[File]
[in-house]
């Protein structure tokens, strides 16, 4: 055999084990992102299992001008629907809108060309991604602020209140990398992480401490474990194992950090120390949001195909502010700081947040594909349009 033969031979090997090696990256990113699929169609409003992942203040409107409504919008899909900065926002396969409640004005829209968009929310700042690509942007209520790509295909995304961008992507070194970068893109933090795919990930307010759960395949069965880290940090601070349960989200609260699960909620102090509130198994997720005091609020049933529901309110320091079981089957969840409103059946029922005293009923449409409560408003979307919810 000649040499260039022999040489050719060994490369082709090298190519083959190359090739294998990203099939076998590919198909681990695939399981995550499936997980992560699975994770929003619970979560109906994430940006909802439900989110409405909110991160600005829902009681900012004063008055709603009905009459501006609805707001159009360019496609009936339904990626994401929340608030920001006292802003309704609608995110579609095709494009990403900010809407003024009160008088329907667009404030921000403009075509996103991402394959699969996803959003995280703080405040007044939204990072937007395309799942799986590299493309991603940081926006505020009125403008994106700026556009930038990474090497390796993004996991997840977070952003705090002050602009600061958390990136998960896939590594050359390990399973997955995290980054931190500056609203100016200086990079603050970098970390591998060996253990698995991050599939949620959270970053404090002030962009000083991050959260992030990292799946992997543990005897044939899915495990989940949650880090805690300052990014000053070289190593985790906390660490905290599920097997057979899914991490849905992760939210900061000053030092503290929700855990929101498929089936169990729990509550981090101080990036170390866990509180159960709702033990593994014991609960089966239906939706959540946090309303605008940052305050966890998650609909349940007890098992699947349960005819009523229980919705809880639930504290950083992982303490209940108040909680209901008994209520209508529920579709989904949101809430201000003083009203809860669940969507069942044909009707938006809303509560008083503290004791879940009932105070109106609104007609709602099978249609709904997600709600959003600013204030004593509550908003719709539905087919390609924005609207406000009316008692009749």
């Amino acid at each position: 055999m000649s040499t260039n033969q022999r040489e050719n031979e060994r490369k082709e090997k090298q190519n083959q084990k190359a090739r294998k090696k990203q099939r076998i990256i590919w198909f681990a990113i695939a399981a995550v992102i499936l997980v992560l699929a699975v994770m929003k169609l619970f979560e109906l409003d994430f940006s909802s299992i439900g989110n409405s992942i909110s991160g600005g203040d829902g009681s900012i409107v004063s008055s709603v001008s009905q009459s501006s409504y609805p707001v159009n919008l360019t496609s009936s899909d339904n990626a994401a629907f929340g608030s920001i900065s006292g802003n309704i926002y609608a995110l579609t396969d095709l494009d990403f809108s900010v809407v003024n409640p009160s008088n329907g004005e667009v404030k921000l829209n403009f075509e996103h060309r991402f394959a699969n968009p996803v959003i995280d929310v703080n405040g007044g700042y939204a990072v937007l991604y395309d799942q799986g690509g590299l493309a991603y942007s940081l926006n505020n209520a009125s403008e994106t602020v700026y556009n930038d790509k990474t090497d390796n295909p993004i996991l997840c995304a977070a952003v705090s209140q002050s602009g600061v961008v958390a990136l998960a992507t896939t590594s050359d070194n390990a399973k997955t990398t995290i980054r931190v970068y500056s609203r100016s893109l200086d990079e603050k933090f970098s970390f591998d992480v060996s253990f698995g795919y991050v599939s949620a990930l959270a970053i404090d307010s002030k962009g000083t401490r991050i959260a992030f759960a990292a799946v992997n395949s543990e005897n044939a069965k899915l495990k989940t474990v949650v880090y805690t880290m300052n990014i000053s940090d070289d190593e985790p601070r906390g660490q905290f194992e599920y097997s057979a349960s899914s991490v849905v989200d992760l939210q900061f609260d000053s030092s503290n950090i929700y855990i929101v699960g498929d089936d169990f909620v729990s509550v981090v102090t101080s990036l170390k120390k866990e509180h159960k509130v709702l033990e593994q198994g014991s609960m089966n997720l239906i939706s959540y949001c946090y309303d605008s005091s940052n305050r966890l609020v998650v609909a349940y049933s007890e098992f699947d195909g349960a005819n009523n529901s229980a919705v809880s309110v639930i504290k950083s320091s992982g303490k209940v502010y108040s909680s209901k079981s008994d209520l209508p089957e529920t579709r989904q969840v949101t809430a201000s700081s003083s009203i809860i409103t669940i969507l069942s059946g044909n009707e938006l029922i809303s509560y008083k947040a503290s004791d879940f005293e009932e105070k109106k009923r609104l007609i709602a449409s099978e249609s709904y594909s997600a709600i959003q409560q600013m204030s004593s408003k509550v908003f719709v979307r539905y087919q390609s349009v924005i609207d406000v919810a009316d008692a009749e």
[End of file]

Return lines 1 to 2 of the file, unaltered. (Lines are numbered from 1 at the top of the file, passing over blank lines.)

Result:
[in-house]
């Protein structure tokens, strides 16, 4: 055999084990992102299992001008629907809108060309991604602020209140990398992480401490474990194992950090120390949001195909502010700081947040594909349009 033969031979090997090696990256990113699929169609409003992942203040409107409504919008899909900065926002396969409640004005829209968009929310700042690509942007209520790509295909995304961008992507070194970068893109933090795919990930307010759960395949069965880290940090601070349960989200609260699960909620102090509130198994997720005091609020049933529901309110320091079981089957969840409103059946029922005293009923449409409560408003979307919810 000649040499260039022999040489050719060994490369082709090298190519083959190359090739294998990203099939076998590919198909681990695939399981995550499936997980992560699975994770929003619970979560109906994430940006909802439900989110409405909110991160600005829902009681900012004063008055709603009905009459501006609805707001159009360019496609009936339904990626994401929340608030920001006292802003309704609608995110579609095709494009990403900010809407003024009160008088329907667009404030921000403009075509996103991402394959699969996803959003995280703080405040007044939204990072937007395309799942799986590299493309991603940081926006505020009125403008994106700026556009930038990474090497390796993004996991997840977070952003705090002050602009600061958390990136998960896939590594050359390990399973997955995290980054931190500056609203100016200086990079603050970098970390591998060996253990698995991050599939949620959270970053404090002030962009000083991050959260992030990292799946992997543990005897044939899915495990989940949650880090805690300052990014000053070289190593985790906390660490905290599920097997057979899914991490849905992760939210900061000053030092503290929700855990929101498929089936169990729990509550981090101080990036170390866990509180159960709702033990593994014991609960089966239906939706959540946090309303605008940052305050966890998650609909349940007890098992699947349960005819009523229980919705809880639930504290950083992982303490209940108040909680209901008994209520209508529920579709989904949101809430201000003083009203809860669940969507069942044909009707938006809303509560008083503290004791879940009932105070109106609104007609709602099978249609709904997600709600959003600013204030004593509550908003719709539905087919390609924005609207406000009316008692009749």